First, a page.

One in four consumer want an electric car by 2026
A study by the energy regulator Ofgem has found that 24% of UK consumers, nearly one in four, are planning to buy an electric car or plug-in hybrid vehicle in the next five years. The research, which was done ahead of Ofgem’s conference last month to mark the start of its ‘green, fair future’ campaign, sheds light on consumer awareness and concerns about the future of renewable energy in the UK.
Electric car purchases expected to rise
Data from the study conducted by Ofgem suggests that around 18 million electric vehicles (EVs) will be on the road in the UK by the time the UK’s proposed ban on vehicles with internal combustion engines comes into place in 2030. This amounts to almost half the number of licensed road vehicles in the UK at the moment, which according to RAC data from December 2020 sits at around 38.6 million.
These numbers are promising, but do show that there is still work to be done in terms of convincing consumers of the benefits of electric cars, with three in four consumers not currently considering an electric car as a viable alternative.
Several slightly worrying statistics have come from the report. More than a third (38%) said that they were unlikely to purchase an electric car in the next five years. The perceived problems from consumers in terms of adoption were as follows:
- 59% of consumers thought that high prices on EVs would stop them from purchasing.
- 38% of consumers worried that short battery life or short range would be an issue with an electric car.
- 36% of consumers worried about having nowhere to charge an EV near their home.
Of course, here at The Switch we know that prices for electric cars are becoming increasingly competitive and that range and battery life are improving year-on-year. Ofgem is also doing work on improving the UK’s energy infrastructure to support an increase in the adoption of electric cars. We hope to see consumer awareness improve on this subject as we move toward our goal of net zero emissions!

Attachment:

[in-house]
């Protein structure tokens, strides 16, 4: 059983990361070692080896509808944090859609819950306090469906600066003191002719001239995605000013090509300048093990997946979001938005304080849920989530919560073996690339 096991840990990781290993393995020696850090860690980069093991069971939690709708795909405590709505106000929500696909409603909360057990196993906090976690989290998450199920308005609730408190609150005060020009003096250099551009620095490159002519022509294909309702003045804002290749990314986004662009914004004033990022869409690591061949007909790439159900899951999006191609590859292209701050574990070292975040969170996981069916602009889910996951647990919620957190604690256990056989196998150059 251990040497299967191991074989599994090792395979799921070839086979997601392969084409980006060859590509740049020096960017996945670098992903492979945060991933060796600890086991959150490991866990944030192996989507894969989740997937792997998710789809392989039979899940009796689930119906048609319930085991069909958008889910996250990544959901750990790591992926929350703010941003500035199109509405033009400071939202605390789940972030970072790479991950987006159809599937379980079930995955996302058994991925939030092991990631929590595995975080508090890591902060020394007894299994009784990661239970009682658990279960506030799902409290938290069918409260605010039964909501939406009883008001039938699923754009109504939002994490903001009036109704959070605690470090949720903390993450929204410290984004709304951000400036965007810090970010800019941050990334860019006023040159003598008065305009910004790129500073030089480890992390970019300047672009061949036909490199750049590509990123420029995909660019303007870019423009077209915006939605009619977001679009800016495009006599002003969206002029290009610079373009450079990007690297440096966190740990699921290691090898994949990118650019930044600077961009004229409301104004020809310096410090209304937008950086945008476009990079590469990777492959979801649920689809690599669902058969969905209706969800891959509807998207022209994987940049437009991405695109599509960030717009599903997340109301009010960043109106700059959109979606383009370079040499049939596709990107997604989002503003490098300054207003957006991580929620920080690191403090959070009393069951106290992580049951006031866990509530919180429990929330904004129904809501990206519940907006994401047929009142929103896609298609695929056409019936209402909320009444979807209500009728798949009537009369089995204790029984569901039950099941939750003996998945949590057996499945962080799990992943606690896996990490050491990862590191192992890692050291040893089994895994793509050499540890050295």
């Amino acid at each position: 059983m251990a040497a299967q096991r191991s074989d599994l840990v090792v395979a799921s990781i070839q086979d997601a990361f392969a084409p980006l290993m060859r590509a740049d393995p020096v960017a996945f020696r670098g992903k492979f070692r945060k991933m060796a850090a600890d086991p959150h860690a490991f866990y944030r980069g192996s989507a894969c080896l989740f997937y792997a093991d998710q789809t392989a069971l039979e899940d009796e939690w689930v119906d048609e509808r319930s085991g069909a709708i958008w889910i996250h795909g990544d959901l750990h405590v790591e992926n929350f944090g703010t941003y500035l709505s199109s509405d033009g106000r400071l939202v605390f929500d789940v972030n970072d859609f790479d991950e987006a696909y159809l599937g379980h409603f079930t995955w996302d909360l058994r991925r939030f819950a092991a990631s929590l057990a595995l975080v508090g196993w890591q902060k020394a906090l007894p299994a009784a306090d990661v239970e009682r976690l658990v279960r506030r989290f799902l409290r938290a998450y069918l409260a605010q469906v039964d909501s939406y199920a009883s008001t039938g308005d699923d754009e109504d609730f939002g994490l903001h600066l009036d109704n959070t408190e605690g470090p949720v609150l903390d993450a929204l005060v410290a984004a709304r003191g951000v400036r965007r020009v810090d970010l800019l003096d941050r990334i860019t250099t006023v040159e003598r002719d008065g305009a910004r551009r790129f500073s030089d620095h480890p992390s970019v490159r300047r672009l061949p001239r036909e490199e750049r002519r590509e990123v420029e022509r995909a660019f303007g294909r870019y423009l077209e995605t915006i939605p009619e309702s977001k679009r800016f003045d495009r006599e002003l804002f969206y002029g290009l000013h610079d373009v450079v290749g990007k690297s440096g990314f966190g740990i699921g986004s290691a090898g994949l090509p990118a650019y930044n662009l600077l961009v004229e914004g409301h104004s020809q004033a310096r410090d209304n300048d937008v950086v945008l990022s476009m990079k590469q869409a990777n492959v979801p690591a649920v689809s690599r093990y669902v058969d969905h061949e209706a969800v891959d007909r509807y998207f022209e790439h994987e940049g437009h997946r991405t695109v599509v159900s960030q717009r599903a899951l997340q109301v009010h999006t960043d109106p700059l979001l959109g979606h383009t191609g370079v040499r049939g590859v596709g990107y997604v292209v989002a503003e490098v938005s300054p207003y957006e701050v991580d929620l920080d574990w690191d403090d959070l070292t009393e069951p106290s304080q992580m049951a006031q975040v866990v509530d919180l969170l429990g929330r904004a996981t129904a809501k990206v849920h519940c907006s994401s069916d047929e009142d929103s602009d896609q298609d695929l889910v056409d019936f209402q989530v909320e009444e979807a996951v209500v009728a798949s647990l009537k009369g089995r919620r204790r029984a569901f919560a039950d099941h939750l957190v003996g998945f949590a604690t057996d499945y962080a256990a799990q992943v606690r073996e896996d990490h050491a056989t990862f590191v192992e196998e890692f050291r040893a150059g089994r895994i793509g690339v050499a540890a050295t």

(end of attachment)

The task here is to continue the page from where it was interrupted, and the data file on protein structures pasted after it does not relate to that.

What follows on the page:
Ofgem to encourage consumers on EV adoption
Asked about the study and the regulator’s plans in this area, Ofgem Chief Executive Jonathan Brearley said that “climate change can only be tackled if consumers are engaged in the process. For this to happen the transition to a low carbon economy needs to be fair, inclusive and affordable.”
Ofgem will be announcing millions of pounds of investment to create a more flexible energy system to support the electrification of vehicles, renewable generation and low carbon forms of heat.
He went on to suggest that this won’t be the last of Ofgem’s involvements in helping the UK reach its climate targets: “Energy regulators have a key role to play in delivering this transition and we will be seeking to work with regulators across the world in the run up to the COP26 climate change talks to develop proposals that benefit consumers and the planet.”
Promising signs for reaching net zero
The above developments in EV adoption and investment from Ofgem are not the only causes for optimism as the UK attempts to reach net zero carbon emissions by 2050. The study quoted above reflected a high level of awareness on the part of the public in the causes of climate change. The findings include:
- 74% of consumers identified electricity generation and transport, like fossil-fuel burning power stations and exhaust emissions from cars, as things which contribute significantly to climate change.
- 60% of consumers identified domestic heating, like gas boilers, as being a major contributor. Only 14%, however, said they would consider a low carbon alternative to boilers, such as a ground-source heat pump or an air-source heat pump.
There are both positives and negatives that come along with this data. On the one hand, consumers are aware that changes need to be made in our energy consumption habits, which is reflected in recent data from Cornwall Insight that says that 65% of UK households have now signed up to a green supplier.
Though this is hugely positive in that it shows that consumers are willing to sign up to a green tariff, there are some questions that need to be raised over how green these suppliers are - with several UK providers being accused of “greenwashing” by purchasing REGO certificates. The low number of people who would consider heat pumps is also concerning, and is probably a result of the expensive cost of installation involved with this technology.